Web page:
March is Women’s History Month, providing a wonderful opportunity for all of us to consider the wonderful impact of women in our lives. Despite the challenges many women have faced throughout history, the impact of their lives is profound. This week we want to discuss five classic female writers you may not have heard of who are definitely worth a read. We hope you find some intriguing titles that you can add to your to-be-read pile.
Most people are aware of Anne’s sisters, Charlotte (the author of Jane Eyre) and Emily (author of Wuthering Heights). However, Anne definitely deserves a place in the spotlight as well. Due to her early death she was only able to publish two novels in her lifetime, the first being Agnes Grey. This follows the story of a young woman named Agnes Grey who seeks a position as a governess in order to “prove her worth” in the eyes of her family who view her as the baby. Though it has a much quieter plot, the exploration of being a governess in the early 1800s and of Agnes’ character provides for a short, charming read.
Her second book, The Tenant of Wildfell Hall provides a much darker tale. This story explores the plight of women in abusive marriages, the love of a mother for her child, and the strength required to protect those one loves. It’s a powerful novel that will have an impact on anyone willing to give it a try. (Full disclosure: Anne is my favorite of the Brontë sisters so really I just want everyone to read her work.)
Lovers of Jane Austen should give this lovely lady a try. Born in 1810, Elizabeth Gaskell writes stories focused on familial connections and the subtle yet profound impact of women in our lives. Some of her most famous work includes North and South, a romance similar to Pride and Prejudice, and Wives and Daughters, a story following Molly Gibson as her father remarries, forcing her to deal with a passive-aggressive stepmother and her charming yet self-centered daughter. Though unfinished, Wives and Daughters provides a wonderful look at marriage, sisterhood, and the relationship between parents and their children. Elizabeth Gaskell truly has a great deal to offer, and her prose is much easier to read than Jane Austen sometimes is.
Moving over to France, for those who are looking for a strong feminist presence, George Sand is the one for you. Her birth name was Amantine Lucille Aurore Dupin, though she utilized George Sand as a penname. At the time, Sand was more widely read than many male writers of the era, including Victor Hugo and Honoré de Balzac. Throughout her life she astounded many is society by preferring to wear pants due to their practicality and by smoking tobacco in public, a past-time that was reserved only for men. She had several affairs with both men and women, including on with the famous composer, Chopin. Many of her works are currently out of print, however one you can get your hands on fairly easily is Indiana, a tale following a woman of the same name who finds herself in a loveless marriage with an older man, to combat her growing illness due to lack of emotion in her life, Indiana seeks to make a connection with their new neighbor and the tale goes on from there. Even if her novels don’t intrigue you, her life is certainly worth researching.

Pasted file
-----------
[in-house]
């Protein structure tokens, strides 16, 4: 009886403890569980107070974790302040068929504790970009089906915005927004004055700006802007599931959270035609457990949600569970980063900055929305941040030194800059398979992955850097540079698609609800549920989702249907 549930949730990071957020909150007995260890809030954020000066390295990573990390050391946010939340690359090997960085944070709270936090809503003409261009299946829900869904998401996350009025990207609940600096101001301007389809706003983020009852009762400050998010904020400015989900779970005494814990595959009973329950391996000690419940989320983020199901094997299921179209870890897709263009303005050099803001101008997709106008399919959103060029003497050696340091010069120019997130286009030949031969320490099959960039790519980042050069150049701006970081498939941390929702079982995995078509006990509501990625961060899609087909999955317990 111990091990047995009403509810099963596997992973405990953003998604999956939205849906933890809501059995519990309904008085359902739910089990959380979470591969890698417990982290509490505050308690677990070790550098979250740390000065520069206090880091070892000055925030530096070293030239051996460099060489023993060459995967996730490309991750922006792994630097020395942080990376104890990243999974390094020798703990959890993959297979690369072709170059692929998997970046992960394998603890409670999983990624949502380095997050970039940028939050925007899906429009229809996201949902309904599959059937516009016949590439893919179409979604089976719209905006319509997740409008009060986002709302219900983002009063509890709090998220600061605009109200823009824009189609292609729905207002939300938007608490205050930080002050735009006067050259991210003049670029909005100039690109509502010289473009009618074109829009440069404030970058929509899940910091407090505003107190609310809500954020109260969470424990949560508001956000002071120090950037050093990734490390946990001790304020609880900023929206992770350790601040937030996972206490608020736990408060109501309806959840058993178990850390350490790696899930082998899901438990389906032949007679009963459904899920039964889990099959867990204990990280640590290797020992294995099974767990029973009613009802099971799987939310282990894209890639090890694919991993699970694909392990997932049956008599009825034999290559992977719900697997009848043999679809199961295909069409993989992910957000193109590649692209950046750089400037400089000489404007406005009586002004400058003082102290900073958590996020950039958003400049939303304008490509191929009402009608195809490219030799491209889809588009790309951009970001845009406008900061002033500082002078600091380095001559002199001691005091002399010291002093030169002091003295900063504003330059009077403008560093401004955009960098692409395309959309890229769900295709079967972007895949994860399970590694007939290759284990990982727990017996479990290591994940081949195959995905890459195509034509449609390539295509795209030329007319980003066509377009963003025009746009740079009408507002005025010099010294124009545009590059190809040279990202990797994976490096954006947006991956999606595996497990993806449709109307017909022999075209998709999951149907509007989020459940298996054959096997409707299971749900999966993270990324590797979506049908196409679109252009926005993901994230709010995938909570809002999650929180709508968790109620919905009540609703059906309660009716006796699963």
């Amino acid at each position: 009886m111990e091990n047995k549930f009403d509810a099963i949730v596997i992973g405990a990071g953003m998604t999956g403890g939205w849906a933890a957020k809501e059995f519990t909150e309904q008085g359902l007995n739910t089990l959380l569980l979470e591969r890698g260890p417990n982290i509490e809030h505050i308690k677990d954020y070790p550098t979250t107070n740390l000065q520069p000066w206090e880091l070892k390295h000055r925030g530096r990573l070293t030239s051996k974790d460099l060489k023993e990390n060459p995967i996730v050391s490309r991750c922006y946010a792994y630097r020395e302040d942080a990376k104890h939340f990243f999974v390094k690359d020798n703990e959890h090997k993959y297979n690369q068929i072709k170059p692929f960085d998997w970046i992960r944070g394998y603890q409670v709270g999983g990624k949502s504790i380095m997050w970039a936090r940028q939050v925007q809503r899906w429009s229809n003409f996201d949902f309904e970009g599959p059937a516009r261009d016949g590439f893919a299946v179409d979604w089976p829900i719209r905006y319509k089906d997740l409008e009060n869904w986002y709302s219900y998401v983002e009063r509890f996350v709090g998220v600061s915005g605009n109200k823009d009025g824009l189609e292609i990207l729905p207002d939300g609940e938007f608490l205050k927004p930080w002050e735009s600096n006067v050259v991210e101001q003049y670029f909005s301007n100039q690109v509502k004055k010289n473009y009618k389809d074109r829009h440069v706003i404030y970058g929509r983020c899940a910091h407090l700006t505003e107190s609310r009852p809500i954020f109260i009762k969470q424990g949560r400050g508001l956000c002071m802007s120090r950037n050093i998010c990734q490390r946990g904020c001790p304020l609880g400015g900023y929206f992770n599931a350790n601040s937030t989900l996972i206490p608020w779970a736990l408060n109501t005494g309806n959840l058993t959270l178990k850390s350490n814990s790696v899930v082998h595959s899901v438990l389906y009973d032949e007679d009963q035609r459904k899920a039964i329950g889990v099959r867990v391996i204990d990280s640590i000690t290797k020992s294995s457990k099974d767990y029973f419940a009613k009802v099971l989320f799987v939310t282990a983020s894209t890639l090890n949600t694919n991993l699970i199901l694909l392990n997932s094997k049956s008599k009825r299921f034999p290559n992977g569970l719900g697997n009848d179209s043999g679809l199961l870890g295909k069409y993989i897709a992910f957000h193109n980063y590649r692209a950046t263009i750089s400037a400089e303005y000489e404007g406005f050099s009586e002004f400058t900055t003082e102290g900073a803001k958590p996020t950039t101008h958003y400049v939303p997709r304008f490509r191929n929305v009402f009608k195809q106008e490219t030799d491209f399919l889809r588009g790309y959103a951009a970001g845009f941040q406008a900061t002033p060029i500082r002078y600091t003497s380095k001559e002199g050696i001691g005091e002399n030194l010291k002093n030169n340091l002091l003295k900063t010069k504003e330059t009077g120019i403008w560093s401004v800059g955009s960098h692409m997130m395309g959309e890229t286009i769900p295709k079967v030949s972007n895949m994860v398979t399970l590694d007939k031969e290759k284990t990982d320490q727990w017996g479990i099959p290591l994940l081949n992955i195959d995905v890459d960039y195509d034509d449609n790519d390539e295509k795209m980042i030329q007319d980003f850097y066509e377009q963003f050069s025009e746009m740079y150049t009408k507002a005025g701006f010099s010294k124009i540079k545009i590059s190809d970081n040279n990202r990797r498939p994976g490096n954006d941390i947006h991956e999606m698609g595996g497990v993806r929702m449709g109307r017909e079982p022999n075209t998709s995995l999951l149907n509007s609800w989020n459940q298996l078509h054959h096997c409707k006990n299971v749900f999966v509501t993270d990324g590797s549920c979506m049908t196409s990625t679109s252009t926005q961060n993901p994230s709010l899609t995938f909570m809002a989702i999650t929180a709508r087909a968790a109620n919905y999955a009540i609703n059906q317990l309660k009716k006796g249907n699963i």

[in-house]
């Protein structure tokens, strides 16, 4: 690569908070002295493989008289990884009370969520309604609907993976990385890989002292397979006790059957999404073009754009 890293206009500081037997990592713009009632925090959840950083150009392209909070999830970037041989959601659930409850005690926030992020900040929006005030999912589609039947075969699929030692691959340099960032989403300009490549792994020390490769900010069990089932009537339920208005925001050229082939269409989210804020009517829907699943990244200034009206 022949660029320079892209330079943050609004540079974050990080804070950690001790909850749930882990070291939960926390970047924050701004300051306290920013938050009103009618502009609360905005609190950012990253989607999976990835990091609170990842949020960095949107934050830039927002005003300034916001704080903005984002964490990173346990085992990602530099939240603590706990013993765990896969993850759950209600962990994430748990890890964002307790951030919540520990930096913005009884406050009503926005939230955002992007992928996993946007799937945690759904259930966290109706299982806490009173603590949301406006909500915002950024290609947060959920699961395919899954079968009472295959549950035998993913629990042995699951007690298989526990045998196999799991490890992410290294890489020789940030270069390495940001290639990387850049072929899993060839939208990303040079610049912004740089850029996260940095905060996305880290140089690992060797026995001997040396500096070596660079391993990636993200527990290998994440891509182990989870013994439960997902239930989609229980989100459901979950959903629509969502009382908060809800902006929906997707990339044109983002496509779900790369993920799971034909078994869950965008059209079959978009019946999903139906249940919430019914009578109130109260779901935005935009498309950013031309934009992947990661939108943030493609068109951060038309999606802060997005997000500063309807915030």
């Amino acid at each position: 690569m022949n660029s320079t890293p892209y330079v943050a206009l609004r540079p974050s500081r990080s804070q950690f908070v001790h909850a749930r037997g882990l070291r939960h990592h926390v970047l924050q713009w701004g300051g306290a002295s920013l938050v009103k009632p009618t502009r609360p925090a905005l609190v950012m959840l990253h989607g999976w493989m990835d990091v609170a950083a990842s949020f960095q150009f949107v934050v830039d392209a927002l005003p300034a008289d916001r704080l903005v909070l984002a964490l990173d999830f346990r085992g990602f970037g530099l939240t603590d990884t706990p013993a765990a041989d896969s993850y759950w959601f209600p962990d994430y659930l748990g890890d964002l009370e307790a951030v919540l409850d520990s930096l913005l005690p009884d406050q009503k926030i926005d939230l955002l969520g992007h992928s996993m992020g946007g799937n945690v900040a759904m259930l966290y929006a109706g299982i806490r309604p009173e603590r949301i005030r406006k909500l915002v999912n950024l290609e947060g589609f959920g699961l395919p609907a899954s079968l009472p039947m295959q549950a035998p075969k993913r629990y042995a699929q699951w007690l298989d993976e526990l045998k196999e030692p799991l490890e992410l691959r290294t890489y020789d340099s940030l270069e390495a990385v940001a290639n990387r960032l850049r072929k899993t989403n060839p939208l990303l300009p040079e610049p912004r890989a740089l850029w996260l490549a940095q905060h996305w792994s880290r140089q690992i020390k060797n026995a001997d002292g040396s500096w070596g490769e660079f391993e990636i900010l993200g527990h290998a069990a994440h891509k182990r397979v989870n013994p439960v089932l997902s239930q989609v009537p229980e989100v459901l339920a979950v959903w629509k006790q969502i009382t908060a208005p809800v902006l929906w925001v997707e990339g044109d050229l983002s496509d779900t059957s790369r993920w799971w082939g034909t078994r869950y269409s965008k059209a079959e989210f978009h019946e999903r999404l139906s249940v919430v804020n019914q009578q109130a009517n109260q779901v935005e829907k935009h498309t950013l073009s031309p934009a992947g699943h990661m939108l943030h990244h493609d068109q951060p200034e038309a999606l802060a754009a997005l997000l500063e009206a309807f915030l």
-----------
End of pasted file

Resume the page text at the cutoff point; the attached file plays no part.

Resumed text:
Zora Neale Hurston
While Zora Neale Hurston is not completely unknown, several other black, female writers have come to overshadow her work. She was born in Alabama in 1891and eventually became a key figure in the Harlem Renaissance. Not only do her works address issues of race, they also address issues specific to black women. Her most famous work is Their Eyes Were Watching God, a story following main character Janie Crawford as she grows from a girl into a woman. Specifically, it addresses her relationships with men, as well as the relationships of other women in her family. With themes such as gender roles and woman’s liberation, this is a wonderful read for those curious about the black, female experience in early 1900s America. Her 130th birthday also occurred earlier this year, providing an extra push to give her a try.
Less well-known than Hurston (though they were both instrumental during the Harlem Renaissance), Nella Larsen was born in Chicago in 1891. Her father, Peter Walker, was mixed-race of lighter complexion. It is believed that he was often able to pass as white, a theme that would eventually provide the inspiration for her novel Passing. She eventually grew up to work as a nurse and a librarian. During that time, she began to write several pieces, including two novels and several short stories. Her most popular, Passing, explored the lives of two childhood friends, one who grows up identifying as black and the other passes as white, even marrying a racist, white man. Her first novel, Quicksand, is largely autobiographical and follows a young woman who struggles to develop an identity in the midst of a race crisis. If you find you enjoy her work, a retelling of Passing was recently published by Brit Bennett titled The Vanishing Half. This provides great further reading in a more modern context.